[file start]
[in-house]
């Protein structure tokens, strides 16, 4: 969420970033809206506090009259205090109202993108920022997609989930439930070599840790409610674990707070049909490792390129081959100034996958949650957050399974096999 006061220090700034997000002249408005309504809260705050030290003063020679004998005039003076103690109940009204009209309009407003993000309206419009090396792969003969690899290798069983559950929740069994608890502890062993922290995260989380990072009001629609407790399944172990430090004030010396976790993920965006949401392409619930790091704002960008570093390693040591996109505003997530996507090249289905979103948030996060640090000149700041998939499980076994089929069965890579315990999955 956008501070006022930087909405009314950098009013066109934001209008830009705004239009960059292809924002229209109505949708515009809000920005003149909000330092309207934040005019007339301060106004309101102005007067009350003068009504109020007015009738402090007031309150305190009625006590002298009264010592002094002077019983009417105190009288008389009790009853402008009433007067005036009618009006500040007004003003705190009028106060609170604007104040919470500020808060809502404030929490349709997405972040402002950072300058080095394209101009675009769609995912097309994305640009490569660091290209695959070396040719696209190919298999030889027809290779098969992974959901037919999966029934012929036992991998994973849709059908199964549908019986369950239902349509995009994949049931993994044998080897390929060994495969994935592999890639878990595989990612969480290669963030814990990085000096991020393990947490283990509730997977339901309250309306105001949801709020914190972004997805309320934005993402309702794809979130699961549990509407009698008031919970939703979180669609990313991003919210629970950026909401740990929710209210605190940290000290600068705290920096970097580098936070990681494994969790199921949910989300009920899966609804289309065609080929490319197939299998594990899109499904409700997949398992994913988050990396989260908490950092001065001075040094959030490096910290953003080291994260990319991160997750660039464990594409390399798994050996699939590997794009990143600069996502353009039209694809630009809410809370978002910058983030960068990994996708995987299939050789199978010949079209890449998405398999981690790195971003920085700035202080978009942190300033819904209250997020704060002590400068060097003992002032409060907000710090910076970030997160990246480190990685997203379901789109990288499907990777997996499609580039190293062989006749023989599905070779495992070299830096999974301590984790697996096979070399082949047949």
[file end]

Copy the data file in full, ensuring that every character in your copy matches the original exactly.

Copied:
[in-house]
């Protein structure tokens, strides 16, 4: 969420970033809206506090009259205090109202993108920022997609989930439930070599840790409610674990707070049909490792390129081959100034996958949650957050399974096999 006061220090700034997000002249408005309504809260705050030290003063020679004998005039003076103690109940009204009209309009407003993000309206419009090396792969003969690899290798069983559950929740069994608890502890062993922290995260989380990072009001629609407790399944172990430090004030010396976790993920965006949401392409619930790091704002960008570093390693040591996109505003997530996507090249289905979103948030996060640090000149700041998939499980076994089929069965890579315990999955 956008501070006022930087909405009314950098009013066109934001209008830009705004239009960059292809924002229209109505949708515009809000920005003149909000330092309207934040005019007339301060106004309101102005007067009350003068009504109020007015009738402090007031309150305190009625006590002298009264010592002094002077019983009417105190009288008389009790009853402008009433007067005036009618009006500040007004003003705190009028106060609170604007104040919470500020808060809502404030929490349709997405972040402002950072300058080095394209101009675009769609995912097309994305640009490569660091290209695959070396040719696209190919298999030889027809290779098969992974959901037919999966029934012929036992991998994973849709059908199964549908019986369950239902349509995009994949049931993994044998080897390929060994495969994935592999890639878990595989990612969480290669963030814990990085000096991020393990947490283990509730997977339901309250309306105001949801709020914190972004997805309320934005993402309702794809979130699961549990509407009698008031919970939703979180669609990313991003919210629970950026909401740990929710209210605190940290000290600068705290920096970097580098936070990681494994969790199921949910989300009920899966609804289309065609080929490319197939299998594990899109499904409700997949398992994913988050990396989260908490950092001065001075040094959030490096910290953003080291994260990319991160997750660039464990594409390399798994050996699939590997794009990143600069996502353009039209694809630009809410809370978002910058983030960068990994996708995987299939050789199978010949079209890449998405398999981690790195971003920085700035202080978009942190300033819904209250997020704060002590400068060097003992002032409060907000710090910076970030997160990246480190990685997203379901789109990288499907990777997996499609580039190293062989006749023989599905070779495992070299830096999974301590984790697996096979070399082949047949």